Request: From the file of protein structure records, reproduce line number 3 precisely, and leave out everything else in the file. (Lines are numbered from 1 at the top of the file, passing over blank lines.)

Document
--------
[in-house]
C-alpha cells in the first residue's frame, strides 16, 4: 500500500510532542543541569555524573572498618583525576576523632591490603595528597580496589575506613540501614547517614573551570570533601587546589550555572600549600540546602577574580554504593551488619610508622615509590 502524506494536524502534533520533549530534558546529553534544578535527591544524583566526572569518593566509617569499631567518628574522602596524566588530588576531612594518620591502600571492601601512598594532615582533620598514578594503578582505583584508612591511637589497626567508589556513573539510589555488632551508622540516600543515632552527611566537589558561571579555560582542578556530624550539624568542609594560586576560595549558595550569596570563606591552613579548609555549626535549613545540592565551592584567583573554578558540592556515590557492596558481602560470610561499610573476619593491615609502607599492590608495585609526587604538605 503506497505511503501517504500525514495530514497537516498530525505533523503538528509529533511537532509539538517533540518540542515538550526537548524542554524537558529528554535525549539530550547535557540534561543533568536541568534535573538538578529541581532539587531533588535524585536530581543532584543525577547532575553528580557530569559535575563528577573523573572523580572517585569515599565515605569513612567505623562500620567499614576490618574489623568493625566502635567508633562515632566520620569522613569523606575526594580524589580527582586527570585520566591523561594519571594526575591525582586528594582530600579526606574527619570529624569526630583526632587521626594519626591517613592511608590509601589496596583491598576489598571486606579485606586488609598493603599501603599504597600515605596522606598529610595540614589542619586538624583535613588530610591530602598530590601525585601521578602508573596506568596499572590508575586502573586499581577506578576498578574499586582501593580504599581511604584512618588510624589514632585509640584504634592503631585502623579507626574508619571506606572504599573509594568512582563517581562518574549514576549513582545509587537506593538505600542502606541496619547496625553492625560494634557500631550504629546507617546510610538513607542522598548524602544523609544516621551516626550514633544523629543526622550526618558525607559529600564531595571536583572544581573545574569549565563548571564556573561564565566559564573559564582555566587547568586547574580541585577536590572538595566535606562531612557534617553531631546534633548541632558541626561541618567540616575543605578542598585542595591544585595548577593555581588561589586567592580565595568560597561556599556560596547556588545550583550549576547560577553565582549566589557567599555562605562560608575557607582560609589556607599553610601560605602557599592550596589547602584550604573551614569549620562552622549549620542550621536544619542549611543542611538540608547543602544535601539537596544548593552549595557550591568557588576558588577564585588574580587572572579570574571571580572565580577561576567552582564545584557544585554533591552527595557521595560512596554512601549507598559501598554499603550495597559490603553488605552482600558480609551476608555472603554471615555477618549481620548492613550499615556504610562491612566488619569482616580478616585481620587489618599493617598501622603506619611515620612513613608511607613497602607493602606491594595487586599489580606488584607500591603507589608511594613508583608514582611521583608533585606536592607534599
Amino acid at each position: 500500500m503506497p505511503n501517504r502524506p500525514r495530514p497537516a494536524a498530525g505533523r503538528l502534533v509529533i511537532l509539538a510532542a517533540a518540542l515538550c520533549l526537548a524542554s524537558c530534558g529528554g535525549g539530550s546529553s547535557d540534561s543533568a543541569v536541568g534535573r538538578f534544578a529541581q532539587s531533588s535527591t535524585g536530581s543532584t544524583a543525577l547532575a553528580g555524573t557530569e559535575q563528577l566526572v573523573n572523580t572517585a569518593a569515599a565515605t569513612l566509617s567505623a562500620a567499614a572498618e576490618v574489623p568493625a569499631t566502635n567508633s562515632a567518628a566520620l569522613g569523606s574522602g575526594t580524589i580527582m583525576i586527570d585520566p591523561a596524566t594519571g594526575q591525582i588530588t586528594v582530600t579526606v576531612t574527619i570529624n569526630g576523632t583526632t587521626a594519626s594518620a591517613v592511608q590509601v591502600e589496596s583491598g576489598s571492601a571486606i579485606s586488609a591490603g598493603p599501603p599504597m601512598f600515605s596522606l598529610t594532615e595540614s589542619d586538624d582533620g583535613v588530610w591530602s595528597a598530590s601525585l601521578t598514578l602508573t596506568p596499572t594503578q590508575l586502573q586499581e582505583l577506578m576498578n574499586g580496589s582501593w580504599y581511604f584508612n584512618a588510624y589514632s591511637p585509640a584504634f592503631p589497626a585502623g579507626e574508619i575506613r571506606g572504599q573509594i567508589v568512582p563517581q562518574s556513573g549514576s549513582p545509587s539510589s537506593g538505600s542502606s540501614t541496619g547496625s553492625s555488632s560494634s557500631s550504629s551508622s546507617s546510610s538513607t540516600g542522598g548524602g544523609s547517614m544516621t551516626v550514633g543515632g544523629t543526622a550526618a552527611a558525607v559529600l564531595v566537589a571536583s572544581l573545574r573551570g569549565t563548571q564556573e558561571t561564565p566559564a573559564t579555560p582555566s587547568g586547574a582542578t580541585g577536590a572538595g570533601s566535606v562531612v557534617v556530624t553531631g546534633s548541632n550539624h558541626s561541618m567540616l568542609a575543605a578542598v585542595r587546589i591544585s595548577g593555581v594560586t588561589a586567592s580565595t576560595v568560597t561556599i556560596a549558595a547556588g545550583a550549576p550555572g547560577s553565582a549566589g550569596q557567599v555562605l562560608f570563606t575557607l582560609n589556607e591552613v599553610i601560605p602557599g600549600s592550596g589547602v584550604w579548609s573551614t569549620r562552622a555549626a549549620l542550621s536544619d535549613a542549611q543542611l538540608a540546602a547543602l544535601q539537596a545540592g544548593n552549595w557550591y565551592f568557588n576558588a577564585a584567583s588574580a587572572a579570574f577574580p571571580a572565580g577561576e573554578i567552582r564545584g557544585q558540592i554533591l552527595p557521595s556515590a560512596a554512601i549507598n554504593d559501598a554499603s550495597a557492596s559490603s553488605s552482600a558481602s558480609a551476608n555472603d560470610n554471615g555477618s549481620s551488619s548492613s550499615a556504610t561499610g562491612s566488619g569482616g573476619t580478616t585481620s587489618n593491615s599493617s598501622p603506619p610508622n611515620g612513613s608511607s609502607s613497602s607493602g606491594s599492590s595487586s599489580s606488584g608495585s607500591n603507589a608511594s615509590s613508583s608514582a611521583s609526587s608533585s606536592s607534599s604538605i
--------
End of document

Amino acid at each position: 500500500m503506497p505511503n501517504r502524506p500525514r495530514p497537516a494536524a498530525g505533523r503538528l502534533v509529533i511537532l509539538a510532542a517533540a518540542l515538550c520533549l526537548a524542554s524537558c530534558g529528554g535525549g539530550s546529553s547535557d540534561s543533568a543541569v536541568g534535573r538538578f534544578a529541581q532539587s531533588s535527591t535524585g536530581s543532584t544524583a543525577l547532575a553528580g555524573t557530569e559535575q563528577l566526572v573523573n572523580t572517585a569518593a569515599a565515605t569513612l566509617s567505623a562500620a567499614a572498618e576490618v574489623p568493625a569499631t566502635n567508633s562515632a567518628a566520620l569522613g569523606s574522602g575526594t580524589i580527582m583525576i586527570d585520566p591523561a596524566t594519571g594526575q591525582i588530588t586528594v582530600t579526606v576531612t574527619i570529624n569526630g576523632t583526632t587521626a594519626s594518620a591517613v592511608q590509601v591502600e589496596s583491598g576489598s571492601a571486606i579485606s586488609a591490603g598493603p599501603p599504597m601512598f600515605s596522606l598529610t594532615e595540614s589542619d586538624d582533620g583535613v588530610w591530602s595528597a598530590s601525585l601521578t598514578l602508573t596506568p596499572t594503578q590508575l586502573q586499581e582505583l577506578m576498578n574499586g580496589s582501593w580504599y581511604f584508612n584512618a588510624y589514632s591511637p585509640a584504634f592503631p589497626a585502623g579507626e574508619i575506613r571506606g572504599q573509594i567508589v568512582p563517581q562518574s556513573g549514576s549513582p545509587s539510589s537506593g538505600s542502606s540501614t541496619g547496625s553492625s555488632s560494634s557500631s550504629s551508622s546507617s546510610s538513607t540516600g542522598g548524602g544523609s547517614m544516621t551516626v550514633g543515632g544523629t543526622a550526618a552527611a558525607v559529600l564531595v566537589a571536583s572544581l573545574r573551570g569549565t563548571q564556573e558561571t561564565p566559564a573559564t579555560p582555566s587547568g586547574a582542578t580541585g577536590a572538595g570533601s566535606v562531612v557534617v556530624t553531631g546534633s548541632n550539624h558541626s561541618m567540616l568542609a575543605a578542598v585542595r587546589i591544585s595548577g593555581v594560586t588561589a586567592s580565595t576560595v568560597t561556599i556560596a549558595a547556588g545550583a550549576p550555572g547560577s553565582a549566589g550569596q557567599v555562605l562560608f570563606t575557607l582560609n589556607e591552613v599553610i601560605p602557599g600549600s592550596g589547602v584550604w579548609s573551614t569549620r562552622a555549626a549549620l542550621s536544619d535549613a542549611q543542611l538540608a540546602a547543602l544535601q539537596a545540592g544548593n552549595w557550591y565551592f568557588n576558588a577564585a584567583s588574580a587572572a579570574f577574580p571571580a572565580g577561576e573554578i567552582r564545584g557544585q558540592i554533591l552527595p557521595s556515590a560512596a554512601i549507598n554504593d559501598a554499603s550495597a557492596s559490603s553488605s552482600a558481602s558480609a551476608n555472603d560470610n554471615g555477618s549481620s551488619s548492613s550499615a556504610t561499610g562491612s566488619g569482616g573476619t580478616t585481620s587489618n593491615s599493617s598501622p603506619p610508622n611515620g612513613s608511607s609502607s613497602s607493602g606491594s599492590s595487586s599489580s606488584g608495585s607500591n603507589a608511594s615509590s613508583s608514582a611521583s609526587s608533585s606536592s607534599s604538605i